They are some of our most powerful possessions.
I’ve always taken to them well—I was an accurate elementary school speller, taking pride in receiving 100% on spelling tests. I have an uncanny ability to memorize song lyrics and thought I’d be perfect on the now defunct “Singing Bee” (fantastic premise, terrible show). My husband has always said the cure for cancer might have been in my brain if the space weren’t so full of song lyrics.
I liked words so much, I majored in them during college, and learned new words to new languages.
Every day we project our voices and carry our words in various tones accompanied by facial expressions that convey our messages in so many different ways. Say something with sincerity and a smile, and you might just make someone’s day. On the contrary, mumble and frown and look away, and just the opposite happens. Even worse, perhaps, may be not saying anything at all. Ignore someone else’s words, and the message is one of complete disinterest and dismissal.
Sometimes, we use our words and we just aren’t quite sure what the impact will be. Fall on deaf ears? Imprinted on the heart? Somewhere in between?
As a yoga teacher, I say words that may or may not have impact. “Breathe,” I’ll say. “Let go,” I’ll repeat. But really, these are just reminders to do the things we all know we should do. I don’t know that my words provide any kind of new message, as much as they become the little voice that directs the mind where it wants to be.
As a middle school teacher, I say words all day long. “Don’t forget to do your homework,” is always in one ear and out the other. “There’s candy at the end of this activity,” gets all attention focused on what my next words will be.
I carry these words, all day long, and deliver them to so many people, my voice falling silent or echoing loudly.
I had an eighth grade student several years ago, Miranda. Not many young girls with that name, so she is easy to remember. Perhaps she holds a sweeter spot in my heart because she struggled with so many things while she was a student in my class. Junior High is rough—I would not repeat it for any amount of fame and fortune—and for today’s kids, I’d say it’s even tougher.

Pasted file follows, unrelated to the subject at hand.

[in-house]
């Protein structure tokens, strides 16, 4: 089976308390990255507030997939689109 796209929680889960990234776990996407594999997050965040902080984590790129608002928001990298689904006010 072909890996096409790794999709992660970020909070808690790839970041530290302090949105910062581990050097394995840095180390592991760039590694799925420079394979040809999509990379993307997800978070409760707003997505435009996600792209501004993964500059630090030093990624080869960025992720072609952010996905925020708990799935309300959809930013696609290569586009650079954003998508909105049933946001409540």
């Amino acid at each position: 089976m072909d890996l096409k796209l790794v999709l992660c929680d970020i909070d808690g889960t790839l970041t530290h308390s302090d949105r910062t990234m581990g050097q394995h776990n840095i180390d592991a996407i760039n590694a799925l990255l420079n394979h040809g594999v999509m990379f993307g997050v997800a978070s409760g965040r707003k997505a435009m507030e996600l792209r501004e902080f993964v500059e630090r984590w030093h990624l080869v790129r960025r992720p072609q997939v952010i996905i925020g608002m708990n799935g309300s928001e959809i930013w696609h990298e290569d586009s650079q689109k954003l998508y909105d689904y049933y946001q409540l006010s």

So in many ways, Miranda reminded me of, well, me.
We spent some mornings…and lunches…and after school minutes chatting about all that ailed her: friends and parents and fitting in and dealing with difficult things, like why it’s not okay to hurt ourselves but why it is okay to explore what makes us happy. She and I, we attempted to figure out the best ways to navigate through the age of 14.
I know I shared so many words with her, words that I had always hoped lit some sort of fire; words that just maybe could have been the ones that imprinted on her heart.
Two years ago Miranda was killed in a car accident.
On the first day back from a long holiday break a few weeks ago, in my school mailbox was a letter from a student I never had. Her name brought no immediate recognition, but she introduced herself as Miranda’s best friend.
I began to read the letter as I walked back to my classroom, felt the tears stinging my eyes, and quickly returned it to its envelope.
I entered my room and closed the door. “Breathe,” I said.
I continued to read her words.
“You have taught me a life lesson that I will never forget,” the young girl wrote, “and it was something that you told [Miranda]. And that was that you deserve the best no matter what, don’t settle for something that isn’t the best…Whether you know it or not, you changed her life, and I am so thankful that you were there for her, and me.”
These words I carry—that we all carry within us—the ones we choose to say in any old regular way, in any old conversation, these are the words that plant seeds in hearts.
And when we don’t even know it, they go off, and they grow into something more beautiful than we could ever have possibly imagined or intended, when we let them fall into someone’s ears, with a direct line to the heart.
I did that. That’s my beauty. These words I carry.
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Editor: Rachel Nussbaum
Photo: elephant archives